'Just two months into the year small business owners are already grappling with the realities of an electricity hike, a minimum wage increase, and a brand new statutory holiday,' says Jennifer English, senior policy analyst in Nova Scotia for the Canadian Federation of Independent Business.
© Metro/Clark Jang
[HALIFAX, NS] - According to the Canadian Federation of Independent Business, Nova Scotia’s Business Barometer index came in at a subdued 57.6 in February, a small -0.5 decrease from January’s reading.
Measured on a scale between 0 and 100, an index level above 50 means owners expecting their business’ performance to be stronger in the next year outnumber those expecting weaker performance. An index level of between 65 and 70 means the economy is growing at its potential.
Seventeen per cent of owners say the state of their business is ‘bad’ versus only 37 per cent who say it is ‘good,’ still one of the more negative results seen lately. Hiring plans also continue to be muted, with 14 per cent expecting to cut full-time staff in the next few months, compared to 10 per cent who expect to add on.
“This month’s Business Barometer Index puts Nova Scotia just one step above dead last in terms of small business confidence” said Jennifer English, CFIB’s senior policy analyst in Nova Scotia. “Just two months into the year small business owners are already grappling with the realities of an electricity hike, a minimum wage increase, and a brand new statutory holiday, and it’s having a downward impact on the mood in the province.”
Nationally, the Business Barometer index rose by 0.4 points to 64.4 this month, expanding on its 1.7 point gain in January. In fact, the index now runs about half a point better than its 2013 average.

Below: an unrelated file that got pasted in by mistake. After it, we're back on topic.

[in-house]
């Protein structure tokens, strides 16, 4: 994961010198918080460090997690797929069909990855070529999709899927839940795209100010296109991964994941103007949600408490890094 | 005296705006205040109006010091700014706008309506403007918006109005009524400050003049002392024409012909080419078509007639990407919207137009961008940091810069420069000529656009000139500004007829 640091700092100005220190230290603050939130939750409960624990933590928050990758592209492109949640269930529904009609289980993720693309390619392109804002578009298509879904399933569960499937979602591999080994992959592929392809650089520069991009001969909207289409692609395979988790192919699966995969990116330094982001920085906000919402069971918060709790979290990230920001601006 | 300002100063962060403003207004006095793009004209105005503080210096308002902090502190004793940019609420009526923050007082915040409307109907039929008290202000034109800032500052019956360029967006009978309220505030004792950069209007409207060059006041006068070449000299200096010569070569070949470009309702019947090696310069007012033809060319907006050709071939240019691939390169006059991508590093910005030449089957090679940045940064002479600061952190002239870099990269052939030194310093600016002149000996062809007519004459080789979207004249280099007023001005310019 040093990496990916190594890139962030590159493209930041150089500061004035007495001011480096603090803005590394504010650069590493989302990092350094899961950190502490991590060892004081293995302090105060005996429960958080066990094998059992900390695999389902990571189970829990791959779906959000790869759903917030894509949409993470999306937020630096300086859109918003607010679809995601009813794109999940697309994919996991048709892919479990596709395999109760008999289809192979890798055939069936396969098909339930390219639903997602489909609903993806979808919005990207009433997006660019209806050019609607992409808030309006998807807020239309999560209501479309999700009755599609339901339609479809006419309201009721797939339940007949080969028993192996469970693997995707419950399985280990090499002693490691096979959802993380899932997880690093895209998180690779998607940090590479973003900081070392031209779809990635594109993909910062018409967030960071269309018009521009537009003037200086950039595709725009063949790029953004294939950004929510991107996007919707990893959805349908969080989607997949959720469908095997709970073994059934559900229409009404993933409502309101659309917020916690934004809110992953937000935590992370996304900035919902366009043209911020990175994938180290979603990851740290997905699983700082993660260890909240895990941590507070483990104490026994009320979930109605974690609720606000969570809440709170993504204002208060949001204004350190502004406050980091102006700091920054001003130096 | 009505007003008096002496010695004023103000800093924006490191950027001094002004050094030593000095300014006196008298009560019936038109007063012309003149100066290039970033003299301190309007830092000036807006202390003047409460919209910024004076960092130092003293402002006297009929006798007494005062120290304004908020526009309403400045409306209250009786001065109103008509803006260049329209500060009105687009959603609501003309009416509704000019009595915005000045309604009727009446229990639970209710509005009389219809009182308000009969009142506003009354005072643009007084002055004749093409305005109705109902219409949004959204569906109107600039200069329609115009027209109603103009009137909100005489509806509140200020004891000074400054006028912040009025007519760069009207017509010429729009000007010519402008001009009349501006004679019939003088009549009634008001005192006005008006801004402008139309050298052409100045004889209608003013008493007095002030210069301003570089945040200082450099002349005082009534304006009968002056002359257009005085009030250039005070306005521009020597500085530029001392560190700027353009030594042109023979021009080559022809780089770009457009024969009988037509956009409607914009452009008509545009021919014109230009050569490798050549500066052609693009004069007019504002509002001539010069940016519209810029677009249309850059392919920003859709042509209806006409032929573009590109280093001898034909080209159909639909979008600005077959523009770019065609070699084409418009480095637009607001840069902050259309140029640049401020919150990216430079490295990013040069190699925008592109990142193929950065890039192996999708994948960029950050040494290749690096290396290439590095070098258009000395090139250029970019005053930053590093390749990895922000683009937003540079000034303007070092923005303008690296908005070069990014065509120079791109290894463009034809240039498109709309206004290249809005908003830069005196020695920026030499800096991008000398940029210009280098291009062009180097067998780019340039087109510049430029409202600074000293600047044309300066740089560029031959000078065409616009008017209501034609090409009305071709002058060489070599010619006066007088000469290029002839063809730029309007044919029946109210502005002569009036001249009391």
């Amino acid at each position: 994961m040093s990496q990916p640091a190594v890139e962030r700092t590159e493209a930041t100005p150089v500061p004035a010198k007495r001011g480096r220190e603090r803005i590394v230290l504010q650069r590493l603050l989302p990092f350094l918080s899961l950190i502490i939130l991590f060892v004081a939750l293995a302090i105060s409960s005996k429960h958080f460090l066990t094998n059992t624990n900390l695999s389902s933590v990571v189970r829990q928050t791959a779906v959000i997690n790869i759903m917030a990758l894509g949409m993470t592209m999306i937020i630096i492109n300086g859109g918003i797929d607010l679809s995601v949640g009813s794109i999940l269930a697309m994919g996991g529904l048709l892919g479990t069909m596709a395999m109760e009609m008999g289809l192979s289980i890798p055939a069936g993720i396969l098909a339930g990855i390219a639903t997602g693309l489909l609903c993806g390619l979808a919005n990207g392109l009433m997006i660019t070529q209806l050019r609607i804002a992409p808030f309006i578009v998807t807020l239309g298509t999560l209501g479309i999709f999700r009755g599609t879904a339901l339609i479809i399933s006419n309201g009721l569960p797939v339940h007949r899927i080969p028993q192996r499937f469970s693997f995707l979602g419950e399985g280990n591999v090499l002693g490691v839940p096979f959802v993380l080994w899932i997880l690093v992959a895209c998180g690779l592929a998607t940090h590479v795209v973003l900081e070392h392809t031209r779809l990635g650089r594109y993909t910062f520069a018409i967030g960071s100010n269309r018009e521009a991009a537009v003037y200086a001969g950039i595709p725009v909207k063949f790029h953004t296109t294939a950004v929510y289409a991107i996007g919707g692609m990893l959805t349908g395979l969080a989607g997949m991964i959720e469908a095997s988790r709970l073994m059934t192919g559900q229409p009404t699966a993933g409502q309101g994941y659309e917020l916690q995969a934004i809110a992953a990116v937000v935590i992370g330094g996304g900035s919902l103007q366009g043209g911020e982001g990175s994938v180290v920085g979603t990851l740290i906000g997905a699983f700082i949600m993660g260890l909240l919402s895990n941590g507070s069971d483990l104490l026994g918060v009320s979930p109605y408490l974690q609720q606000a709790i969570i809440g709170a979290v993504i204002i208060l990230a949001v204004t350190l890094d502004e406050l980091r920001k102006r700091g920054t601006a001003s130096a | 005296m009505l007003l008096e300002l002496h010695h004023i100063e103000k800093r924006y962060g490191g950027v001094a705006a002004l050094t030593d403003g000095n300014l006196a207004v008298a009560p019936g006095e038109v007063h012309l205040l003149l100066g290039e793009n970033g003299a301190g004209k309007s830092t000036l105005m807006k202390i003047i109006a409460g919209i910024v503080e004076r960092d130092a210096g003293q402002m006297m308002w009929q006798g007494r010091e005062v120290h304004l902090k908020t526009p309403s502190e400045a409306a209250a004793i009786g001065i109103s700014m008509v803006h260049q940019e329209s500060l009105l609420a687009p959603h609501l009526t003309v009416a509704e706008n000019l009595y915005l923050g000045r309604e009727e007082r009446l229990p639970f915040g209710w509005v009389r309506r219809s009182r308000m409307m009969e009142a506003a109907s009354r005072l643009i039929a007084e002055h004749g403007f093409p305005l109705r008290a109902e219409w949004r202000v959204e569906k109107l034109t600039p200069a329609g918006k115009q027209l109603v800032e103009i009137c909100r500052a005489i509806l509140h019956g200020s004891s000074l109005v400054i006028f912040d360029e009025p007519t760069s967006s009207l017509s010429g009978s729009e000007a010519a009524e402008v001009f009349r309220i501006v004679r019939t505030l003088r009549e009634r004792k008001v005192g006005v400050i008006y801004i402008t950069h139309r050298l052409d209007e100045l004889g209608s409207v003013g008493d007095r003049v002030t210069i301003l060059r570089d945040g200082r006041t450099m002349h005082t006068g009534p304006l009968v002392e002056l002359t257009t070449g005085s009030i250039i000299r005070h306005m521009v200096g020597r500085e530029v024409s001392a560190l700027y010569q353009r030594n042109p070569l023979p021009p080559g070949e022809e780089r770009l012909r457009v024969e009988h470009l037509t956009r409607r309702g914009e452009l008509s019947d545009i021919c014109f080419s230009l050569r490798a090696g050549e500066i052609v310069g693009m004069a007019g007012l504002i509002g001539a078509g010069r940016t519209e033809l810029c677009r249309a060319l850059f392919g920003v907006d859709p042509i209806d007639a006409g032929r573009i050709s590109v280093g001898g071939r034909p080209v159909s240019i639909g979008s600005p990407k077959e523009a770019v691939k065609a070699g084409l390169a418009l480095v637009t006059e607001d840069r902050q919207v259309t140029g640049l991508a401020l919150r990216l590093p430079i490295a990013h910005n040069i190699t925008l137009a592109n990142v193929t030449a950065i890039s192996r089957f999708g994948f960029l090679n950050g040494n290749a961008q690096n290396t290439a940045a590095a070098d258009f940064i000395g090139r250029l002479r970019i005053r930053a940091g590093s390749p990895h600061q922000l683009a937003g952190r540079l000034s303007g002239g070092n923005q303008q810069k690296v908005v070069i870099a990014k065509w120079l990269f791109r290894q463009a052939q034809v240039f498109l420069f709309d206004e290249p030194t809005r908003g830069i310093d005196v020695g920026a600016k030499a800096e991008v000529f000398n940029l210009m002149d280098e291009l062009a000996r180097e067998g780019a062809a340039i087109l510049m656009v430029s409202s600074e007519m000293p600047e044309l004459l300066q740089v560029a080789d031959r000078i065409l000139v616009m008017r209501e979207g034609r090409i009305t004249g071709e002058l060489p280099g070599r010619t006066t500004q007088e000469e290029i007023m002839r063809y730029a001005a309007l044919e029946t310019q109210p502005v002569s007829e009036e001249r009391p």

“This is a sign that small businesses see the glass as more than half full for February,” said Ted Mallett, CFIB’s vice-president and chief economist. “And, the reading’s in line with last month’s trend, where we already saw optimism levels rebounding.”
Notably, the rapid downshift in the value of the Canadian dollar in late January has shown up in business pricing plans. After averaging 1.4 per cent through 2013, expected annual price increases surged to 2.1 per cent in February as importers scrambled to adjust to the new currency level.
From a national perspective, optimism levels are slightly scattered from coast to coast. Business owners in British Columbia (71.4), Alberta (70.6) and Newfoundland and Labrador (67.2) are the most optimistic, seeing little change from January. Quebec (59.6) and Prince Edward Island (61.0) saw slight improvements but still remain below the national average. And, while Ontario (62.9) experienced a surge in optimism in January, its February index score fell this month, as did Manitoba’s (58.7). Optimism among small business owners in Saskatchewan (63.6), Nova Scotia (57.6) and New Brunswick (56.6) stayed virtually the same.
February 2014 findings are based on 1156 responses, collected from a stratified random sample of CFIB members, to a controlled-access web survey. Findings are statistically accurate to +/- 2.9 per cent 19 times in 20.